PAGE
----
Similarly, Austrialias famous surfing beaches can be dangerous if you're not
familiar with conditions in the surf.
Safety in the Surf!
If you're one of our Sydney hotels visitors, Austrialia's famous surfing beaches
will probably be on your list of attractions to visit. Some safety tips
could be useful.
See the Surf safety advice from
The following message is based on the surf safety advice of the surf life saving association.
Visit their excellent website packed with information about sydneys beaches.
If you are not used to swimming or to the surf, entering the water, even
on the shoreline can be extremely dangerous. Deep channels near the shore and
strong currents can quickly occur, taking you by surprise. Unless you are
absolutely confident of your swimming ability, you should keep out of the water.
Even if you are a strong swimmer, and you decide to swim, you can still misjudge
the unfamiliar conditions of the surf.
Most of Sydneys and Austrialias ocean surfing beaches are patrolled by the
lifesavers from the Surf Life Saving Association, an organisation of dedicated
volunteers. When the beach is safe for swimming, you will see two yellow
and red flags on the beach. You should swim only between these flags
because this is the safe swimming area and other parts of the beach may have
dangerous currents that can quickly carry you out into deep water far from the
beach. The lifesavers watch the people in the water between the flags to give help if needed.
When you look towards the surf from the beach, you might see some parts where the waves are not beaking and the surf seems calm. Often these parts are the deep channels where the water brought in to the beach by the breaking waves is flowing back out again.
If you are caught in one of these currents called a "Rip" or Undertow" you might
panic, thinking that the current could carry you away far out to sea.
However, these currents are usually like a narrow river of moving water, flowing
from the beach out to beyond the line of breakers where they turn around and then flow back towards the beach. They are part of the natural circular flow of water around the beach system, where
the breaking waves push water towards the beach, and the "rips" allow the water
to flow back out, usually in deep channels where the waves will not break.
You may see surfboard riders using the "rips" as transport lanes to get quickly out to the breaking waves.
How do you know if you are caught in a rip?
You may suddenly realise that you are opposite a different part of the beach, or you may be moving further away from the beach. To find out if you are being moved along, you can visually line up close and distant objects, and see how your position is changing. This can show you the direction you are moving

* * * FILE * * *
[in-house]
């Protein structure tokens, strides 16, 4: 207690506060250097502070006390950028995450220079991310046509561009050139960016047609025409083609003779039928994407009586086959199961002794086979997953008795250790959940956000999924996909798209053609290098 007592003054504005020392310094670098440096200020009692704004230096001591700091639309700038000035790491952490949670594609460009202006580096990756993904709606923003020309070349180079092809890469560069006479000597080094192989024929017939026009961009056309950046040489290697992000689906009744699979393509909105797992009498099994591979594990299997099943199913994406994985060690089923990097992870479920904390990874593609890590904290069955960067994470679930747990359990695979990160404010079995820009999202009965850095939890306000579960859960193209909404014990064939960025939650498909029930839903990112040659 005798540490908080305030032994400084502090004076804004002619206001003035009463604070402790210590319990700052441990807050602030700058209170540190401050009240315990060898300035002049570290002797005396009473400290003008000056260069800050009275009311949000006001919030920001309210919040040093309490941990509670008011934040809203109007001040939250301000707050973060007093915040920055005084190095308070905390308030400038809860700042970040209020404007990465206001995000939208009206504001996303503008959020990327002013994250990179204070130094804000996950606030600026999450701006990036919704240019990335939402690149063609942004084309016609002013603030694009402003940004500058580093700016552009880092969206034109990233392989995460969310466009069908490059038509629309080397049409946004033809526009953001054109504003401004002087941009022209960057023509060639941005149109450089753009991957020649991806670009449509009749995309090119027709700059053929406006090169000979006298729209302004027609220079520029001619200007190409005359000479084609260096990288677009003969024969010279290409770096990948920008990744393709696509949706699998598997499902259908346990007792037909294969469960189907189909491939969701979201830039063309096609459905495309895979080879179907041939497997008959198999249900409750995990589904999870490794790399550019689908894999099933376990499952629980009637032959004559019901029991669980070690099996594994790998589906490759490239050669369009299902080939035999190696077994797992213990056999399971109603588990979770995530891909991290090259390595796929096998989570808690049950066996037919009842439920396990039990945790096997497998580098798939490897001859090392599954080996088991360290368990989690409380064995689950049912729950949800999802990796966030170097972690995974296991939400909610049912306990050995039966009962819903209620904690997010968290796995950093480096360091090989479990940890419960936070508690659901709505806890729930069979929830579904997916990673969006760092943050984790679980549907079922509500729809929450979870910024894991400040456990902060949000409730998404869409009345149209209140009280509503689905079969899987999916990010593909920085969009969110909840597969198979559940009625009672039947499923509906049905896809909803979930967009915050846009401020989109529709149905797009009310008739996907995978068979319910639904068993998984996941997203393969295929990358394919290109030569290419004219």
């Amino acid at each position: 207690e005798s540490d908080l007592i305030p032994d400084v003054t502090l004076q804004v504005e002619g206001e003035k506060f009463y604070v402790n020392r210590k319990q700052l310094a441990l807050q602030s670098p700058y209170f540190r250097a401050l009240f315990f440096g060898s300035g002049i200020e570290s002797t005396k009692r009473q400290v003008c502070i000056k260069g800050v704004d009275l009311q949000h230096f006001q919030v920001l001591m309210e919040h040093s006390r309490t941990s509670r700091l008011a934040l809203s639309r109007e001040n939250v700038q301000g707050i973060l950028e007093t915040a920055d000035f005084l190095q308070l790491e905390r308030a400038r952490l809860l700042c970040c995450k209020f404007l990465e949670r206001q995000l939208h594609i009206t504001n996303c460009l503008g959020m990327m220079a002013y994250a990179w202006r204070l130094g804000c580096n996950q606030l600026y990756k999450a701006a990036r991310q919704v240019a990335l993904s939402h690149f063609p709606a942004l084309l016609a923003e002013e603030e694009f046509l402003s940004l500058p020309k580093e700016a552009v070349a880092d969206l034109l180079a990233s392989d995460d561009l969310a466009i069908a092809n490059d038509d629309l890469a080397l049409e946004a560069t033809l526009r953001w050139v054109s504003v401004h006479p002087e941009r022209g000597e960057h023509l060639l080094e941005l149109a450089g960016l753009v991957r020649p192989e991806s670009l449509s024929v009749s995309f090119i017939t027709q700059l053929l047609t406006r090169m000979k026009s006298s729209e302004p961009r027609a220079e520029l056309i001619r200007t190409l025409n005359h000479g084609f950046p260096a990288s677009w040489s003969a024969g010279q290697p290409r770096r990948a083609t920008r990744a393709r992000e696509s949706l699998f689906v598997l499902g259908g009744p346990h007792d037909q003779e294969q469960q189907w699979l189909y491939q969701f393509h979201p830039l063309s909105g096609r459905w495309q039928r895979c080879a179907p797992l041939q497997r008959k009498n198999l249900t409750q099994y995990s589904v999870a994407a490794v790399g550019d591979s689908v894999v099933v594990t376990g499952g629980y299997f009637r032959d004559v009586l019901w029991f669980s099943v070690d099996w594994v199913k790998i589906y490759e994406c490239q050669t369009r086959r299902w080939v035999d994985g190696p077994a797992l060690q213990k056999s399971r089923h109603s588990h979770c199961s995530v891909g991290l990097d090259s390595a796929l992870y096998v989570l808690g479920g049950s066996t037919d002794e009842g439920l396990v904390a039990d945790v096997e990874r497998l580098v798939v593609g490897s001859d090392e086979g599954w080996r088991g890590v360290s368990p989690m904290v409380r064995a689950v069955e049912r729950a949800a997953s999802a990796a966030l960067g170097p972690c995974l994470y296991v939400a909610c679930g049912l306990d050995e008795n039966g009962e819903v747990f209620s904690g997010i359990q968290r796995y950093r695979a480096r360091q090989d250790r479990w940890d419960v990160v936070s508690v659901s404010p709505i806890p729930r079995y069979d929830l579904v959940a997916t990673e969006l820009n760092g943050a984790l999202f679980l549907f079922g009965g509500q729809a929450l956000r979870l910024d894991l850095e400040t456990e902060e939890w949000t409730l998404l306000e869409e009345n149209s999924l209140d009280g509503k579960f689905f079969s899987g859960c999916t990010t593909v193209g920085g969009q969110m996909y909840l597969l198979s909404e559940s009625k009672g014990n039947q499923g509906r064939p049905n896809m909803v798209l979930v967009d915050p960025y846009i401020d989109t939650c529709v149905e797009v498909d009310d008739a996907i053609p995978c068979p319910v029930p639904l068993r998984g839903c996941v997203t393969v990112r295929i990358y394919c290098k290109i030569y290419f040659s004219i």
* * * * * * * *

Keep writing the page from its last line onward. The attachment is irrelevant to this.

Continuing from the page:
If you are caught in a "rip" DO NOT PANIC but stay calm and try and work out which direction the rip water is flowing.
If you suddenly discover that you are being carried along by the water, it is an instinctive reaction to experience panic, and to blindly start swimming towards the beach.
Resisting this panic reaction, and staying calm while trying to understand what is happening with the current, is the only way to stay safe in the water. You may have thoughts that the current will carry you far out into the empty ocean, and this is very frightening, but the rip current cannot do this. The same water flowing out in the rip current will eventually turn around beyond the breakers, and then be swept back to the beach by the breaking waves. Its a circular current.
Recent experiments with rips have demonstrated that floating buoys, when released into the moving water of the rip, will move in a big circle around the beach system and eventually come back to the same place where they were released.
For this reason it is very important not to panic but to stay calm and conserve your strength.
If you can, swim out of the "narrow river" of the rip by swimming to the side of the flow of water in the rip.
If you think of the rip as a flowing river, then on each side of the "flow" there is a "riverbank" of safer water. The idea is to swim across the flow toward the sides of the rip
where the water is not moving along.
ABOVE ALL, DO NOT PANIC! PANIC CAN CAUSE DEATH.
Floating in the rip while it carries you along is much safer than trying to swim against the flow of water, which your instinct will suggest.
If you panic, your instinct will be to swim against the flow
of the water.
You cannot swim to safety this way as you will tire quickly, long before you can
make any progress.
You may have to swim only a fairly short distance across the flow of the rip to get out of fast
moving water. Then you should swim to get away from the rip area, and then swim back to the beach, helped
by the breaking waves.
If you feel that you will need help, again, DO NOT PANIC, but tread water if you can
or float and go with the flow of the water while facing the beach and hold one of your arms in the air and shout to signal to the
lifesavers that you need help. When the lifesavers see that you are asking for help they will quickly come out and rescue
Remember, if there are NO FLAGS, on the beach, there are NO LIFESAVERS to rescue
you if you get into difficulties! ALWAYS SWIM ONLY BETWEEN THE FLAGS. This is
the area the lifesavers are watching. ALSO, NEVER SWIM IF YOU ARE ALONE ON THE BEACH. NEVER SWIM AFTER TAKING DRUGS OR ALCOHOL.